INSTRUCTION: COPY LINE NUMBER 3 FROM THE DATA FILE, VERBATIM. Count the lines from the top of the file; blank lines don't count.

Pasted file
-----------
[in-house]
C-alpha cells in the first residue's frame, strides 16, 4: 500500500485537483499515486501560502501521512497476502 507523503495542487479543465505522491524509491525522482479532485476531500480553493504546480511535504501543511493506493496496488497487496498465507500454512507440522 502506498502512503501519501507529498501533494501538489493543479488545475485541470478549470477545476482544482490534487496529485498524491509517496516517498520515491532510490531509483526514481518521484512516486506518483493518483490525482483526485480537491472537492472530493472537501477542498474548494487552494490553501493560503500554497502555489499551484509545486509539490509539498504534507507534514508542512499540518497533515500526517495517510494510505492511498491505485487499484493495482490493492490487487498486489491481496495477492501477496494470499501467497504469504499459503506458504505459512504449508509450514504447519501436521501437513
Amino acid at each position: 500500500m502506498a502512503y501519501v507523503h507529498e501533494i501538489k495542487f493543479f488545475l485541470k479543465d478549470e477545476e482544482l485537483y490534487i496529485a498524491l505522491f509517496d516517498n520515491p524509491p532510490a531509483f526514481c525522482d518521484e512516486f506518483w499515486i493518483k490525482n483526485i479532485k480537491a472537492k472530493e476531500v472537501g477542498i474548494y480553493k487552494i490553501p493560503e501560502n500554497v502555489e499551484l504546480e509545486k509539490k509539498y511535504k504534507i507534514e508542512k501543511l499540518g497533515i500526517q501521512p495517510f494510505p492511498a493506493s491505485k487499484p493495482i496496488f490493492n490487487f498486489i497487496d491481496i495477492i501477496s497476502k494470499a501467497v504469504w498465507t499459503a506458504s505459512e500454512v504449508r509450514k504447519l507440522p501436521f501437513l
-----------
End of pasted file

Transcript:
Amino acid at each position: 500500500m502506498a502512503y501519501v507523503h507529498e501533494i501538489k495542487f493543479f488545475l485541470k479543465d478549470e477545476e482544482l485537483y490534487i496529485a498524491l505522491f509517496d516517498n520515491p524509491p532510490a531509483f526514481c525522482d518521484e512516486f506518483w499515486i493518483k490525482n483526485i479532485k480537491a472537492k472530493e476531500v472537501g477542498i474548494y480553493k487552494i490553501p493560503e501560502n500554497v502555489e499551484l504546480e509545486k509539490k509539498y511535504k504534507i507534514e508542512k501543511l499540518g497533515i500526517q501521512p495517510f494510505p492511498a493506493s491505485k487499484p493495482i496496488f490493492n490487487f498486489i497487496d491481496i495477492i501477496s497476502k494470499a501467497v504469504w498465507t499459503a506458504s505459512e500454512v504449508r509450514k504447519l507440522p501436521f501437513l